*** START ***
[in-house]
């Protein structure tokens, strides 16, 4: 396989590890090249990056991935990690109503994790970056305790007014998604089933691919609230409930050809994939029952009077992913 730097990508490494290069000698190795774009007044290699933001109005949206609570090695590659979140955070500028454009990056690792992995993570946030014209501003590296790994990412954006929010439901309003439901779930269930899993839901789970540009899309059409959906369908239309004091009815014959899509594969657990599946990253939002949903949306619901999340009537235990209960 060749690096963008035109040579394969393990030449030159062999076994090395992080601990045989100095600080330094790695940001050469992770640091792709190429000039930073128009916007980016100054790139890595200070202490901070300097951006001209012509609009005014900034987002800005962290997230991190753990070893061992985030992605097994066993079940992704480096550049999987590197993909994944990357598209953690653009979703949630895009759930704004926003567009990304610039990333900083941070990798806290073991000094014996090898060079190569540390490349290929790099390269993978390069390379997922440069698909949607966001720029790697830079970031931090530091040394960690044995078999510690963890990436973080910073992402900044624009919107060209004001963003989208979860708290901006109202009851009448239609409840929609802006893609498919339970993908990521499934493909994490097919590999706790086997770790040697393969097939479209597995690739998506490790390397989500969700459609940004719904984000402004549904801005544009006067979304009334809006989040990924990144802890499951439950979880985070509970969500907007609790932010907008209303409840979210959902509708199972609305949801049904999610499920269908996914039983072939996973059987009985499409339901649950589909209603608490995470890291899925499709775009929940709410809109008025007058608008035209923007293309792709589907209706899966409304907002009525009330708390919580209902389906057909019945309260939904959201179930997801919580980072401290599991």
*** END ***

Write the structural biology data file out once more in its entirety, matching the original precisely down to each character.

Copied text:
[in-house]
């Protein structure tokens, strides 16, 4: 396989590890090249990056991935990690109503994790970056305790007014998604089933691919609230409930050809994939029952009077992913 730097990508490494290069000698190795774009007044290699933001109005949206609570090695590659979140955070500028454009990056690792992995993570946030014209501003590296790994990412954006929010439901309003439901779930269930899993839901789970540009899309059409959906369908239309004091009815014959899509594969657990599946990253939002949903949306619901999340009537235990209960 060749690096963008035109040579394969393990030449030159062999076994090395992080601990045989100095600080330094790695940001050469992770640091792709190429000039930073128009916007980016100054790139890595200070202490901070300097951006001209012509609009005014900034987002800005962290997230991190753990070893061992985030992605097994066993079940992704480096550049999987590197993909994944990357598209953690653009979703949630895009759930704004926003567009990304610039990333900083941070990798806290073991000094014996090898060079190569540390490349290929790099390269993978390069390379997922440069698909949607966001720029790697830079970031931090530091040394960690044995078999510690963890990436973080910073992402900044624009919107060209004001963003989208979860708290901006109202009851009448239609409840929609802006893609498919339970993908990521499934493909994490097919590999706790086997770790040697393969097939479209597995690739998506490790390397989500969700459609940004719904984000402004549904801005544009006067979304009334809006989040990924990144802890499951439950979880985070509970969500907007609790932010907008209303409840979210959902509708199972609305949801049904999610499920269908996914039983072939996973059987009985499409339901649950589909209603608490995470890291899925499709775009929940709410809109008025007058608008035209923007293309792709589907209706899966409304907002009525009330708390919580209902389906057909019945309260939904959201179930997801919580980072401290599991």